Heat pumps are incredible devices—they offer both cooling and heating for your home, all in one! They’re more energy efficient than most furnaces, and they’re perfect for the kind of weather we get here in Hays County.
These devices are gaining popularity, but a lot of people aren’t quite used to how they work. There are times when your heat pump will run constantly; other times, however, your heat pump should shut off.
Let’s explore both scenarios. From there, we’ll give you advice on troubleshooting your heat pump if it’s running too often.
How heat pumps work in the winter
In the winter, heat pumps work exactly how air conditioners work—but reversed. Basically, this means they draw heat from the air outside, then use that heat to warm your house.
You might be surprised to learn that there’s enough heat in the outside air to warm your house—but as long as the refrigerant circulating through your heat pump is colder than the outside air, it will absorb heat and heat your home.
All of this is incredibly energy efficient, but the process doesn’t generate as much heat as quickly as a gas furnace does. This means that, in cold weather, your heat pump will almost always be working to heat your home.
Generally, you should expect your heat pump to be working non-stop when the weather hits around 40ºF or lower.
Here in Hays County, that means your heat pump shouldn’t be running non-stop for most of the year. You may, however, see a few especially cold days or evenings when your unit is constantly working.
Now that you understand why and when your heat pump should be running constantly, let’s take a look at what could be causing it to run non-stop, even when it’s not very cold out.
Problems that can cause your heat pump to run constantly
Thermostat isn’t properly set
Heat pumps can only generate so much heat. When your thermostat is set too high, it may be impossible for your heat pump to heat your home to the temperature you’ve set. Try adjusting your thermostat down.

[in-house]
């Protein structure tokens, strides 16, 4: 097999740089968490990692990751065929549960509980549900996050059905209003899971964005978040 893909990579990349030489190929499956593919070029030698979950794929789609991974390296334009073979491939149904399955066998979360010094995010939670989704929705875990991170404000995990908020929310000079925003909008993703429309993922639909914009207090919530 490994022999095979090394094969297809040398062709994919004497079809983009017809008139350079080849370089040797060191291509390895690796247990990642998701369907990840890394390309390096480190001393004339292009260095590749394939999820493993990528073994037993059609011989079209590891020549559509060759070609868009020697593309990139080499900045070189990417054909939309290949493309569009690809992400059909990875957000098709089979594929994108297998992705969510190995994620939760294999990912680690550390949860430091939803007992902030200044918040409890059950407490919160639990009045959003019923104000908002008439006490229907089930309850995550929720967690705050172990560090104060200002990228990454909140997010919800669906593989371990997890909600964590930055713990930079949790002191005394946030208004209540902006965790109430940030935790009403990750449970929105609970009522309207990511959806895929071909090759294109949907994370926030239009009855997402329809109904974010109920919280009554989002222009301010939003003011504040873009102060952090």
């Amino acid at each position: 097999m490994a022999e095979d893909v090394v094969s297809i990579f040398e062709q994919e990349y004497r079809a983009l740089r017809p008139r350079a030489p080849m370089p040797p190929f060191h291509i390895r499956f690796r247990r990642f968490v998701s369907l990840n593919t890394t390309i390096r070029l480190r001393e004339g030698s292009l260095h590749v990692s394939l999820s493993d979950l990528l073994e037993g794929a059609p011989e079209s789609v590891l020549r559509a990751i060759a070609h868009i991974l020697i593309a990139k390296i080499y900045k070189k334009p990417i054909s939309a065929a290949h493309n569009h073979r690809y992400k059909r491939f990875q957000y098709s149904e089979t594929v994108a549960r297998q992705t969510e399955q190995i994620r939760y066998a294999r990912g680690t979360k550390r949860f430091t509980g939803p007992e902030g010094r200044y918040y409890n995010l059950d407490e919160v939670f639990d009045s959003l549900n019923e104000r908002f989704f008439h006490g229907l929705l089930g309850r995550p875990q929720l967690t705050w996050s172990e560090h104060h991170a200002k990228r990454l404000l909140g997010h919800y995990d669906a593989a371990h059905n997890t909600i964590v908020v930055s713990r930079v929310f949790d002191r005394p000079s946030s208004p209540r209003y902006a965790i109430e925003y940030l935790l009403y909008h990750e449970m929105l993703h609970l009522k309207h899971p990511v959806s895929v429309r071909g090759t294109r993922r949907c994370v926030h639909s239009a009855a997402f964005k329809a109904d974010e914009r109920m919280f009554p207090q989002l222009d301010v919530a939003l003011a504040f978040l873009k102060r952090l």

There are a number of other thermostat problems that can cause your heat pump to run non-stop. Your thermostat may be malfunctioning, or it may be in a location that tends to stay colder than the rest of your home. These things can all cause your heat pump to misread the temperature in your house, and to run non-stop.
Air filter needs to be cleaned
A clogged air filter can lead to reduced airflow. That means it’s harder for the heat pump to get warm air into your home, which can lead to it running continuously in order to achieve your desired temperature. Clogged air filters lead to a lot of wear and tear on your unit, so be sure to replace your air filters regularly!
Fan set to “On”
You may see a switch on your heat pump that toggles from “Auto” to “On”. This tells your unit’s fan when to blow—whether it should turn on and off automatically or always be on. As you can imagine, setting it to “On” will make your heat pump’s fan run constantly—and that can make it seem like your heat pump is always on.
All you have to do is toggle the switch back to “Auto”. This switch should almost never be flipped to “On” unless an HVAC technician has instructed you to do so.
Refrigerant sounds cold—and it is—but it’s used both to heat and cool your home. You can think of refrigerant as the blood running through your heat pump—when it leaks, it’s a big problem.
With less refrigerant running through your heat pump, there’s less fluid to warm (or cool) your home. That means your heat pump will have to work harder to reach the right temperature—and it may have to work non-stop.
Refrigerant leaks are also extraordinarily bad for the environment, so if you suspect you might have a leak, call us right away.
An undersized system
The heat pump you installed may simply not be big enough for your house. When this happens, your home may never be able to reach the desired temperature—even if your heat pump is running 24/7. Undersized systems are just one of the many reasons you should always work with a trusted HVAC company when getting a heat pump installed.
A broken condensate pump
When your heat pump is cooling your home, moisture will develop as a natural by-product of the cooling process. When your condensate pump isn’t working, this water can accumulate, which can impede the cooling process and lead to your heat pump running continuously.
Auto-reverse is on
One of the best things about heat pumps is their ability to both cool and heat your home. This reduces the number of heating and cooling units you need in your home—and it also leads to greater comfort.
High-end heat pumps can automatically reverse between heating and cooling to keep your home at the perfect temperature all day long. This, of course, leads to constant heating or cooling—which means your heat pump won’t turn off.
Your windows or doors are open
We’ve saved the most obvious for last. When your windows or doors are open, your heat pump will have to work much harder to heat or cool your home. The same goes for heat pumps with blocked registers. Basically, make sure your windows and doors are closed, and that your registers are unobstructed!